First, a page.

Thomas W. Cline
University of California, Berkeley
Election Year: 1996
Primary Section: 26, Genetics
Membership Type: Member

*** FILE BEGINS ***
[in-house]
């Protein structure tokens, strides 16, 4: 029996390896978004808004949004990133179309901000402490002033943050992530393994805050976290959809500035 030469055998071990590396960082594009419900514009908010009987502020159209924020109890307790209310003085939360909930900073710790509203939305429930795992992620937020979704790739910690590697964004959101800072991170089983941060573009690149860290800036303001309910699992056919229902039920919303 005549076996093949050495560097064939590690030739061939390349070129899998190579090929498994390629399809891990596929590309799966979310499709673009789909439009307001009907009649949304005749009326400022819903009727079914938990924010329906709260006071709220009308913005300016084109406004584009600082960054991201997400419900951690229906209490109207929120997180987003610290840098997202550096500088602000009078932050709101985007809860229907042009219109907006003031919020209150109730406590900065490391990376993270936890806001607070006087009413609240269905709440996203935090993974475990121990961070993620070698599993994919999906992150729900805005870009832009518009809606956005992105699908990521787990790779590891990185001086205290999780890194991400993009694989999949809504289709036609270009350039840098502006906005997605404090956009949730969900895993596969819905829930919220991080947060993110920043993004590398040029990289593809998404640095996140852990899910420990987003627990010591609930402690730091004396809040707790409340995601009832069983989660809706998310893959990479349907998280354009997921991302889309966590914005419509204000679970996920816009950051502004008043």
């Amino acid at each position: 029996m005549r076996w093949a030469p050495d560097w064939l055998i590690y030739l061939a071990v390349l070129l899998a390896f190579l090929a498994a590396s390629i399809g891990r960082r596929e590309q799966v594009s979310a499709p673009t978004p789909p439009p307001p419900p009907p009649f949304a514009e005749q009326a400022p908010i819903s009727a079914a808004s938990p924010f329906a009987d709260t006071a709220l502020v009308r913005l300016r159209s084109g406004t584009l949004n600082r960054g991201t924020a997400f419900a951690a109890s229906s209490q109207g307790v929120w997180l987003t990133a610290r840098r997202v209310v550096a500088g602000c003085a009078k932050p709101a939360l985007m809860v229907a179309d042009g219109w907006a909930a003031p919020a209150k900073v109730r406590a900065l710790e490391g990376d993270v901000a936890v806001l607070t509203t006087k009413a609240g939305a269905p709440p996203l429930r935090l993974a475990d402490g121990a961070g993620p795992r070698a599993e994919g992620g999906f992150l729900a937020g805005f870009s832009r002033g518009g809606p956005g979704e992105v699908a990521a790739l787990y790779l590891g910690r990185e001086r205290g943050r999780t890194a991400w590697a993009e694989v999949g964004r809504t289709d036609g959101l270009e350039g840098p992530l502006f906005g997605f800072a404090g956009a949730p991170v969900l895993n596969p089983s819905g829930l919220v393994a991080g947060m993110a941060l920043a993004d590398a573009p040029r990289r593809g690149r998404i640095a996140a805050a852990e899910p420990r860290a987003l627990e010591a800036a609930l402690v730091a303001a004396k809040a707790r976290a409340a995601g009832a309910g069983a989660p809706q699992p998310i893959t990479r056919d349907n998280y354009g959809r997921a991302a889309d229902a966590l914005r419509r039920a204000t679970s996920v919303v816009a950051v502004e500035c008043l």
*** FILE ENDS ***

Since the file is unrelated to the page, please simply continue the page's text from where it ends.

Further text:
We are studying how sexual dimorphism in the fruit fly, Drosophila melanogaster, is genetically programmed, how that programming is executed at the molecular level, and how it has evolved. All our work relates in some way to a master developmental switch gene named Sex-lethal, which is the most immediate target of this fly's primary sex determination signal -- the X/A chromosomal ratio. When activated, Sxl imposes female development and the female rate of X chromosome dosage compensation. Male development and dosage compensation ensue when Sxl is inactive. Throughout nearly all of the life cycle, Sxl on/off regulation reflects the operation of a positive feedback loop on Sxl alternative RNA splicing; however, this feedback loop is triggered extremely early in development by a transient effect of X-chromosome dose on Sxl transcription. We are exploiting the unique opportunity that Sxl provides for understanding how RNA binding proteins control gene functioning in vivo and in particular how such proteins regulate RNA splicing. We also are studying how a simple two-fold quantitative change in the dose of genes that comprise the sex determination signal results in an on/off transcriptional response by Sxl. We are exploring the molecular basis for the remarkable differences in somatic versus germline Sxl regulation and functioning. Lastly, we are exploiting the fact that sex determination signals are among the most rapidly evolving aspects of developmental programming to discover how developmental programs evolve.